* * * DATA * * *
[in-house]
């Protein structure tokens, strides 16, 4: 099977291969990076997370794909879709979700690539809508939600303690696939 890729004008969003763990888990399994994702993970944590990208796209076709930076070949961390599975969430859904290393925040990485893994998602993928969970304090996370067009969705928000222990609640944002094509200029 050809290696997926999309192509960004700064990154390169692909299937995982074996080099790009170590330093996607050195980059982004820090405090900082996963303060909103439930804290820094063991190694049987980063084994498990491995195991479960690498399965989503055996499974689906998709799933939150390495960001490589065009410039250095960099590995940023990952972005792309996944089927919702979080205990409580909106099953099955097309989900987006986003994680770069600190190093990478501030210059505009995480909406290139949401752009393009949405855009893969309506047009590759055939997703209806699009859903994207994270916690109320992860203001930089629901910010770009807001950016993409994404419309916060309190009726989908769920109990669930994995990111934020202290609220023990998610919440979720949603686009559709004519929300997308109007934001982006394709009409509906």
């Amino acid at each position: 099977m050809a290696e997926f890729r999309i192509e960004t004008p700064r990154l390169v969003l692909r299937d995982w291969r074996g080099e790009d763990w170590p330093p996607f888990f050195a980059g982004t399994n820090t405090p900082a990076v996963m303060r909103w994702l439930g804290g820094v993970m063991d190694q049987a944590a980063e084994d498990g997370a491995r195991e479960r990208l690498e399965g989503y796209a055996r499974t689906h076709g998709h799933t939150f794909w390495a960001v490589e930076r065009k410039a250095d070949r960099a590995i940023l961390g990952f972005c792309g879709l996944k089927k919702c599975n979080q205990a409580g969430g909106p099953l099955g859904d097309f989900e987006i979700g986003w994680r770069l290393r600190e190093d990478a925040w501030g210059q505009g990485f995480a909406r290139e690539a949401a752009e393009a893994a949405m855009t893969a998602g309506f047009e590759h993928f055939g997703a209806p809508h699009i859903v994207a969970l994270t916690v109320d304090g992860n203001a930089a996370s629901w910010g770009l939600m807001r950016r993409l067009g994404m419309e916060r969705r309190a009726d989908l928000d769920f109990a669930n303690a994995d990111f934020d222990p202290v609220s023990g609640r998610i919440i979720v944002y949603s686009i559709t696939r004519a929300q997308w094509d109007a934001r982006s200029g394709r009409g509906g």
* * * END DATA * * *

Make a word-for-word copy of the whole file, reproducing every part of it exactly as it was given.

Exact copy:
[in-house]
């Protein structure tokens, strides 16, 4: 099977291969990076997370794909879709979700690539809508939600303690696939 890729004008969003763990888990399994994702993970944590990208796209076709930076070949961390599975969430859904290393925040990485893994998602993928969970304090996370067009969705928000222990609640944002094509200029 050809290696997926999309192509960004700064990154390169692909299937995982074996080099790009170590330093996607050195980059982004820090405090900082996963303060909103439930804290820094063991190694049987980063084994498990491995195991479960690498399965989503055996499974689906998709799933939150390495960001490589065009410039250095960099590995940023990952972005792309996944089927919702979080205990409580909106099953099955097309989900987006986003994680770069600190190093990478501030210059505009995480909406290139949401752009393009949405855009893969309506047009590759055939997703209806699009859903994207994270916690109320992860203001930089629901910010770009807001950016993409994404419309916060309190009726989908769920109990669930994995990111934020202290609220023990998610919440979720949603686009559709004519929300997308109007934001982006394709009409509906």
């Amino acid at each position: 099977m050809a290696e997926f890729r999309i192509e960004t004008p700064r990154l390169v969003l692909r299937d995982w291969r074996g080099e790009d763990w170590p330093p996607f888990f050195a980059g982004t399994n820090t405090p900082a990076v996963m303060r909103w994702l439930g804290g820094v993970m063991d190694q049987a944590a980063e084994d498990g997370a491995r195991e479960r990208l690498e399965g989503y796209a055996r499974t689906h076709g998709h799933t939150f794909w390495a960001v490589e930076r065009k410039a250095d070949r960099a590995i940023l961390g990952f972005c792309g879709l996944k089927k919702c599975n979080q205990a409580g969430g909106p099953l099955g859904d097309f989900e987006i979700g986003w994680r770069l290393r600190e190093d990478a925040w501030g210059q505009g990485f995480a909406r290139e690539a949401a752009e393009a893994a949405m855009t893969a998602g309506f047009e590759h993928f055939g997703a209806p809508h699009i859903v994207a969970l994270t916690v109320d304090g992860n203001a930089a996370s629901w910010g770009l939600m807001r950016r993409l067009g994404m419309e916060r969705r309190a009726d989908l928000d769920f109990a669930n303690a994995d990111f934020d222990p202290v609220s023990g609640r998610i919440i979720v944002y949603s686009i559709t696939r004519a929300q997308w094509d109007a934001r982006s200029g394709r009409g509906g």